Dance research and dance practice are developing steadily in the Nordic countries. Nordic Journal of Dance: Practice, Education and Research reflects this development and takes part in it by offering a forum for discussion and exchange. Practitioners and researchers representing various dance forms seem to be increasingly willing to engage in self-reflective processes and to share their reflections with others. Reflective practice and sharing experiences are first steps towards formal research. This issue illuminates this gradual process from practice to research quite clearly. The first article, a practical paper by Charlotte Fürst titled ”The Possibilities of Ballet and Floor-barre in Expanding Dancers’ Potential” illuminates an approach to ballet training that the author has developed during many years of professional practice. She has developed her approach based on her personal experiences and extended it towards supporting other dancers who have faced various challenges, including injury. Dancers’ comments are included and their experiences broaden authors’ perspective. This approach resembles the strategies used in practice-based qualitative research, where data collection can be very similar. The main difference between this kind of reflective practice and practice-based research is that in the latter data collection and analysis happens in a more systematic manner, and the inquiry process is set up by a research question and consequent methodological choices.

The second paper by Paula Salosaari, titled ”Perception and Movement Imagery as Tools in Performative Acts Combining Live Music and Dance”, illuminates a more systematic approach to practice-based research in the field of ballet. Here, the focus is also in expanding possibilities, now in the artistic and choreographic realm. In Salosaari’s project, data has been gathered during a series of workshops, and the author has used the participants’ feedback in developing her artistic approach. This article illuminates how practitioners can be researchers within their own professional practice. An academic institution and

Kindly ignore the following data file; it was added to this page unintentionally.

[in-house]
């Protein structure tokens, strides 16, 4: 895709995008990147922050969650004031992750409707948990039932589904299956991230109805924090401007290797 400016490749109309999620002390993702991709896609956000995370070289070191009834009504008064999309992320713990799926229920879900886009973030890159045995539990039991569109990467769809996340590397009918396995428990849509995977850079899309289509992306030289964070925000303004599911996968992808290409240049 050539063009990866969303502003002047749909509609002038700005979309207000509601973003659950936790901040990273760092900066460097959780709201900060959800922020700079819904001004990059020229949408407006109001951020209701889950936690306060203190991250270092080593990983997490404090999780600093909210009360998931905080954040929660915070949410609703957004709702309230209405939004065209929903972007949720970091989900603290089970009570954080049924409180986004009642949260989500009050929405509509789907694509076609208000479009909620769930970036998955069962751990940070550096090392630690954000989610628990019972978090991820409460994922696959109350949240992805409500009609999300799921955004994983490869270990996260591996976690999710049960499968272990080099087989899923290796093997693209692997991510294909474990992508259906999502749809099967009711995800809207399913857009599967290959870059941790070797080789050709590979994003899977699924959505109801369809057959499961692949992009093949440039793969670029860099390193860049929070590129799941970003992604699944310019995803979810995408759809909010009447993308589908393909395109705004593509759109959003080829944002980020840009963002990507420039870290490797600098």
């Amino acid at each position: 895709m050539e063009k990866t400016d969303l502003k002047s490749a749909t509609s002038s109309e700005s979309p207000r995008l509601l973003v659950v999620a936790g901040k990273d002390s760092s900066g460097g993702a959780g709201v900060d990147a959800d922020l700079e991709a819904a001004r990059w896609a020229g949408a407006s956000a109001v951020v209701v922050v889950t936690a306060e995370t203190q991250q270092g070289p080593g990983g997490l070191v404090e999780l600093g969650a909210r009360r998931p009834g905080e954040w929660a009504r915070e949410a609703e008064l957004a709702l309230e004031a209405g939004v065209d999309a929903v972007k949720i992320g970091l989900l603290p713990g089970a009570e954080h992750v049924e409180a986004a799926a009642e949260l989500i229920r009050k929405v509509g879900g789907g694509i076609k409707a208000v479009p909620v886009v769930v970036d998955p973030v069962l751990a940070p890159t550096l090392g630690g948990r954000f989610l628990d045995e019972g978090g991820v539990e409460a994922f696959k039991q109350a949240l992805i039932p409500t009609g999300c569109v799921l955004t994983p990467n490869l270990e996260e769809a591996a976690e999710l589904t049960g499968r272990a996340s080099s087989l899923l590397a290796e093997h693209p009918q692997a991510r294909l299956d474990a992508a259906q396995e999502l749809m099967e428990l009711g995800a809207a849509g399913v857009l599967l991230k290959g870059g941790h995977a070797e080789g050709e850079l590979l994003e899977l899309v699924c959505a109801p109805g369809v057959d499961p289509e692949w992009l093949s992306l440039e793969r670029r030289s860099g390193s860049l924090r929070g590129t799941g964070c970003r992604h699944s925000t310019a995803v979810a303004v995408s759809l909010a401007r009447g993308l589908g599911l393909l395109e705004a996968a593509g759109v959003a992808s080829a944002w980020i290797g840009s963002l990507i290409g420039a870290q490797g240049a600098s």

heavy theoretical or philosophical emphasis are not always focal in practical, or artistic research. It can take place in artistic or pedagogical contexts and include a lot of contextual, practical description. This kind of research is accessible and relevant to practitioners.

The third article, titled ”The Embodied Teaching Moment: The Embodied Character of the Dance Teacher’s Practical-pedagogical Knowledge Investigated in Dialogue with Two Contemporary Dance Teachers” is also a practice-based research paper by a dance practitioner, Tone Pernille Østern. Here the systematic approach extends also to data analysis and use of literature, greatly informed by phenomenological philosophy. The author carefully leads the readers through her process of arriving at a thematic structure, based on the participants’ experiential accounts. This article shows how it is possible to generate deep understanding of a phenomenon through qualitative approaches to research with few participants. It also illuminates the connection between philosophy and embodied practice.

All articles in this issue are in English. This is the authors’ choice, and the editorial board will continue to discuss the need to publish dance related articles in Nordic languages. This issue also includes a book review by Cecilia Olsson, and information about exciting online resource, that is, conference proceedings of a global summit ”Dance, Young People and Change” that took place last summer in Taipei, Taiwan. These brief contributions are vital connections to the international dance community that I believe Nordic dance professionals appreciate greatly. I think that the scope of these articles touches our exciting field broadly and I sincerely hope that the readers find this issue interesting and stimulating.

Eeva Anttila
Issue Editor



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